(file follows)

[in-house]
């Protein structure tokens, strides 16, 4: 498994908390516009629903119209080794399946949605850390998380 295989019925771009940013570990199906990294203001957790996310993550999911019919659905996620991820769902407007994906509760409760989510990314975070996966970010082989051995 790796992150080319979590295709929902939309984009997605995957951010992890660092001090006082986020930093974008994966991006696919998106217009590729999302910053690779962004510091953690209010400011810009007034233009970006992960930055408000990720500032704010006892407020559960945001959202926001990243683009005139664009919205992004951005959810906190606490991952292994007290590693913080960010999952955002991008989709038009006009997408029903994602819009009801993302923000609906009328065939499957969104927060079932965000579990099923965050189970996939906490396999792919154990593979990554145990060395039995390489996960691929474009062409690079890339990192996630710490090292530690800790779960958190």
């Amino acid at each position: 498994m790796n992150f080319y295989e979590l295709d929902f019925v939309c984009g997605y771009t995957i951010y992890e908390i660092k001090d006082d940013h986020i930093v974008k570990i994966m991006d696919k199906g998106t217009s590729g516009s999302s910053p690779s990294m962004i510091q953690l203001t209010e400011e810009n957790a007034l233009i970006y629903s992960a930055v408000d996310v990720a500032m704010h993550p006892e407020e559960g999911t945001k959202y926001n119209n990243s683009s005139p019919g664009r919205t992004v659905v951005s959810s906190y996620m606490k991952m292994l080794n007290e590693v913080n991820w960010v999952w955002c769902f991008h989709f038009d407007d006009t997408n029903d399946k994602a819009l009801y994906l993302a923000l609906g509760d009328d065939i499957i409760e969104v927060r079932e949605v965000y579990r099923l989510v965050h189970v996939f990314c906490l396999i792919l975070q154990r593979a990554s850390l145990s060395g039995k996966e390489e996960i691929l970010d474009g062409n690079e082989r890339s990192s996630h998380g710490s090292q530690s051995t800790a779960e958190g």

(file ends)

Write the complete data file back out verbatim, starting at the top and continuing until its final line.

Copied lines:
[in-house]
């Protein structure tokens, strides 16, 4: 498994908390516009629903119209080794399946949605850390998380 295989019925771009940013570990199906990294203001957790996310993550999911019919659905996620991820769902407007994906509760409760989510990314975070996966970010082989051995 790796992150080319979590295709929902939309984009997605995957951010992890660092001090006082986020930093974008994966991006696919998106217009590729999302910053690779962004510091953690209010400011810009007034233009970006992960930055408000990720500032704010006892407020559960945001959202926001990243683009005139664009919205992004951005959810906190606490991952292994007290590693913080960010999952955002991008989709038009006009997408029903994602819009009801993302923000609906009328065939499957969104927060079932965000579990099923965050189970996939906490396999792919154990593979990554145990060395039995390489996960691929474009062409690079890339990192996630710490090292530690800790779960958190």
């Amino acid at each position: 498994m790796n992150f080319y295989e979590l295709d929902f019925v939309c984009g997605y771009t995957i951010y992890e908390i660092k001090d006082d940013h986020i930093v974008k570990i994966m991006d696919k199906g998106t217009s590729g516009s999302s910053p690779s990294m962004i510091q953690l203001t209010e400011e810009n957790a007034l233009i970006y629903s992960a930055v408000d996310v990720a500032m704010h993550p006892e407020e559960g999911t945001k959202y926001n119209n990243s683009s005139p019919g664009r919205t992004v659905v951005s959810s906190y996620m606490k991952m292994l080794n007290e590693v913080n991820w960010v999952w955002c769902f991008h989709f038009d407007d006009t997408n029903d399946k994602a819009l009801y994906l993302a923000l609906g509760d009328d065939i499957i409760e969104v927060r079932e949605v965000y579990r099923l989510v965050h189970v996939f990314c906490l396999i792919l975070q154990r593979a990554s850390l145990s060395g039995k996966e390489e996960i691929l970010d474009g062409n690079e082989r890339s990192s996630h998380g710490s090292q530690s051995t800790a779960e958190g």